I-V characteristic curves
The SCLC theory was first discussed by Mott and Gurney  in 1940 for a trap-free insulator. It is based on the barrier at the metal electrode-nanowire interfaces, using in the condition that the number of injected charge is higher than the number of neutralized thermal free carriers recently [26-28]. Now, it has been used in many systems. For example, a transition from linear I-V behavior at a low bias to a SCLC behavior at a large bias has been found by Xu et al. in unintentionally doped GaSb nanowires, showing that the trap energy distribution in the nanowires has been reduced after thermal annealing . Kirchartz et al. discussed the influence of charged defects on the information derived from fitting space-charge-limited current models to the experimental data . Simpkins et al. exploited this theory to extract size-dependent carrier densities and demonstrated surface-dominated behavior for individual heterostructure AlGaN/GaN nanowires . Cheon et al. studied diketopyrrolopyrrole-based polymers (PDPPDTSE) using the SCLC theory and time-off-light (TOL) methods; the mobility of the hole-only device based on PDPPDTSE was found to be dependent upon the electric field over the range of 10−3 to 10−2 cm2 V−1 s−1 .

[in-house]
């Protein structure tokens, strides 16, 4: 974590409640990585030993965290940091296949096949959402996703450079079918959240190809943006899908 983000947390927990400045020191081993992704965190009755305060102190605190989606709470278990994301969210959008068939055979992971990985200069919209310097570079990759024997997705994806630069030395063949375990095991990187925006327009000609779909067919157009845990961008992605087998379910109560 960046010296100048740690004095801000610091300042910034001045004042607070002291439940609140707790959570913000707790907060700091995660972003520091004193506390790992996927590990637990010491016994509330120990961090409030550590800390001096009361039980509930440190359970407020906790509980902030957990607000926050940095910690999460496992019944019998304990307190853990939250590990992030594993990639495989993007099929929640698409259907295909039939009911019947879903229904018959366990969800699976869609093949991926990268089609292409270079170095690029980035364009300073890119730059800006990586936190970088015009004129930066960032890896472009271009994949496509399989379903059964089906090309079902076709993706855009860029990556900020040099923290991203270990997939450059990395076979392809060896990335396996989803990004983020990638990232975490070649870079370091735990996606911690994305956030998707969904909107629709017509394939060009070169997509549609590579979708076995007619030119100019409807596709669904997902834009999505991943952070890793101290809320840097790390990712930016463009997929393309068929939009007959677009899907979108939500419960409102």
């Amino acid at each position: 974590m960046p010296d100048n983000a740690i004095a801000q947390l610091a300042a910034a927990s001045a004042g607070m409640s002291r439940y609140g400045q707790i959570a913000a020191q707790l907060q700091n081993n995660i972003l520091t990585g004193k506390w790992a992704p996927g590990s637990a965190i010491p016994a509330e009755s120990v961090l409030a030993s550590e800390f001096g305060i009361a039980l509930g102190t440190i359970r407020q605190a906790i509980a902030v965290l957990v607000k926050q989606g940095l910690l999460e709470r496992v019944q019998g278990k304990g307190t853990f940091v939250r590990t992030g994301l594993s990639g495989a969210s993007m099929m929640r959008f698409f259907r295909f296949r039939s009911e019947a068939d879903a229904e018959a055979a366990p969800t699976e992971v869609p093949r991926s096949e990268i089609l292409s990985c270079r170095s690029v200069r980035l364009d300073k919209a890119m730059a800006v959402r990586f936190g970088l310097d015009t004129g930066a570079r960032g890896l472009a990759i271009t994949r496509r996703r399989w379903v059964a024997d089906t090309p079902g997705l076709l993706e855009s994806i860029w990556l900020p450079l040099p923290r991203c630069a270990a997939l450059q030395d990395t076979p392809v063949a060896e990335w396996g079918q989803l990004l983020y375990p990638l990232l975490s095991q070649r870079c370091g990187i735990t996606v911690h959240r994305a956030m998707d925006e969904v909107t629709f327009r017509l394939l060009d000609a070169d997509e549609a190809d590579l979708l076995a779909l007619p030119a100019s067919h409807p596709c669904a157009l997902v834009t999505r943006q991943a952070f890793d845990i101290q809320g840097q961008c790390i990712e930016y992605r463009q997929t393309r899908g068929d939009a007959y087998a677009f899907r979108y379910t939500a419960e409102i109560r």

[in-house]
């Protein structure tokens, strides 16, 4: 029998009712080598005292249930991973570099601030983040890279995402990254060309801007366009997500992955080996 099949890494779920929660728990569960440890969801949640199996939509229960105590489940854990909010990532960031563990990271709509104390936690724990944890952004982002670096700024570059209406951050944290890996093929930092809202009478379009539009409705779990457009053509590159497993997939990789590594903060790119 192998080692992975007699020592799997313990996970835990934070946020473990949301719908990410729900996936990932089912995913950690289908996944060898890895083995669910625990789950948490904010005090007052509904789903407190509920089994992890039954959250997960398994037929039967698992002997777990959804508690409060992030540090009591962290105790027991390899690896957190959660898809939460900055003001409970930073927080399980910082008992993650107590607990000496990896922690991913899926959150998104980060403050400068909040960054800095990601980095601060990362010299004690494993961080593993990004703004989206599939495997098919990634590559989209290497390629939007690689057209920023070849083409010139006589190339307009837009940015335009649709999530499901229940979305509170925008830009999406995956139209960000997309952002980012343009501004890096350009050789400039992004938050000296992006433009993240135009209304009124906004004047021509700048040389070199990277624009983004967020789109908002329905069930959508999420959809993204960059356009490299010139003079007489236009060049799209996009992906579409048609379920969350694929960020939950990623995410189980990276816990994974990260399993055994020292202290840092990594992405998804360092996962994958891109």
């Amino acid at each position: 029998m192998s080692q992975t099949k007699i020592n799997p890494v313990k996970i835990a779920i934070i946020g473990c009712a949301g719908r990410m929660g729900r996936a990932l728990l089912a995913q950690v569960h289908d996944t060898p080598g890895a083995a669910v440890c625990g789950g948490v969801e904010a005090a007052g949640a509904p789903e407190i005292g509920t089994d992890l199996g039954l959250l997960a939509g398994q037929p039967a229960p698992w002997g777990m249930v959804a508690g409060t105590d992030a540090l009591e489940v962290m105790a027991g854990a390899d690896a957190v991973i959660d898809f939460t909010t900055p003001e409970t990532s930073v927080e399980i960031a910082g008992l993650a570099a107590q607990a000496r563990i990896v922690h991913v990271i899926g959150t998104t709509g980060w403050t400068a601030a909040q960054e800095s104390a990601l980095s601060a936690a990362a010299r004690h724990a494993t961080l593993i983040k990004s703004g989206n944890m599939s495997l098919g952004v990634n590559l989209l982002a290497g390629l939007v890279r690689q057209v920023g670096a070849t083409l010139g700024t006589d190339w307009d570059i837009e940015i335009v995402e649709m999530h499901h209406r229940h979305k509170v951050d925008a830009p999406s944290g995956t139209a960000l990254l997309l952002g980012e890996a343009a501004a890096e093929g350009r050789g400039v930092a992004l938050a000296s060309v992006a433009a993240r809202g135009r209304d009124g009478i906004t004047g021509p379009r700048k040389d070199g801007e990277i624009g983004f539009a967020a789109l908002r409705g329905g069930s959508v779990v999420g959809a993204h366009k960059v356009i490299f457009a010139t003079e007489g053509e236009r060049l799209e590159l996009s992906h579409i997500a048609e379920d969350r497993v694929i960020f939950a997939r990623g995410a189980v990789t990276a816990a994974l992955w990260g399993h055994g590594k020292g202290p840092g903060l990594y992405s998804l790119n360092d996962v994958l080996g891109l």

Calculated charge carrier density n 0 of the CdS microrope at different temperatures
n 0 (1018 cm−3)